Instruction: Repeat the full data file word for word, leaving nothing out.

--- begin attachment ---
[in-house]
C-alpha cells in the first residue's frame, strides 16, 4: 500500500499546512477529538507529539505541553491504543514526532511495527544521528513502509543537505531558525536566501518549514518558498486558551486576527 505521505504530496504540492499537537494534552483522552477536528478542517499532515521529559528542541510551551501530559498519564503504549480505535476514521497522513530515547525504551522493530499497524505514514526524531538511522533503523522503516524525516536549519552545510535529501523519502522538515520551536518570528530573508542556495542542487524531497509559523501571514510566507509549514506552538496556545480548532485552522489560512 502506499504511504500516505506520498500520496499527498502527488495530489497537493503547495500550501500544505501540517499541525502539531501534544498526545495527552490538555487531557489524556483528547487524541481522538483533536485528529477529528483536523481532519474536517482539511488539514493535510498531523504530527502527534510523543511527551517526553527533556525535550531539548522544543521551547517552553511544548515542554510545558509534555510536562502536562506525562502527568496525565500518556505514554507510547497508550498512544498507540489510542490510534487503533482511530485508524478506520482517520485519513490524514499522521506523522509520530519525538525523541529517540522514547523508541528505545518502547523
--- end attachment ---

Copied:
[in-house]
C-alpha cells in the first residue's frame, strides 16, 4: 500500500499546512477529538507529539505541553491504543514526532511495527544521528513502509543537505531558525536566501518549514518558498486558551486576527 505521505504530496504540492499537537494534552483522552477536528478542517499532515521529559528542541510551551501530559498519564503504549480505535476514521497522513530515547525504551522493530499497524505514514526524531538511522533503523522503516524525516536549519552545510535529501523519502522538515520551536518570528530573508542556495542542487524531497509559523501571514510566507509549514506552538496556545480548532485552522489560512 502506499504511504500516505506520498500520496499527498502527488495530489497537493503547495500550501500544505501540517499541525502539531501534544498526545495527552490538555487531557489524556483528547487524541481522538483533536485528529477529528483536523481532519474536517482539511488539514493535510498531523504530527502527534510523543511527551517526553527533556525535550531539548522544543521551547517552553511544548515542554510545558509534555510536562502536562506525562502527568496525565500518556505514554507510547497508550498512544498507540489510542490510534487503533482511530485508524478506520482517520485519513490524514499522521506523522509520530519525538525523541529517540522514547523508541528505545518502547523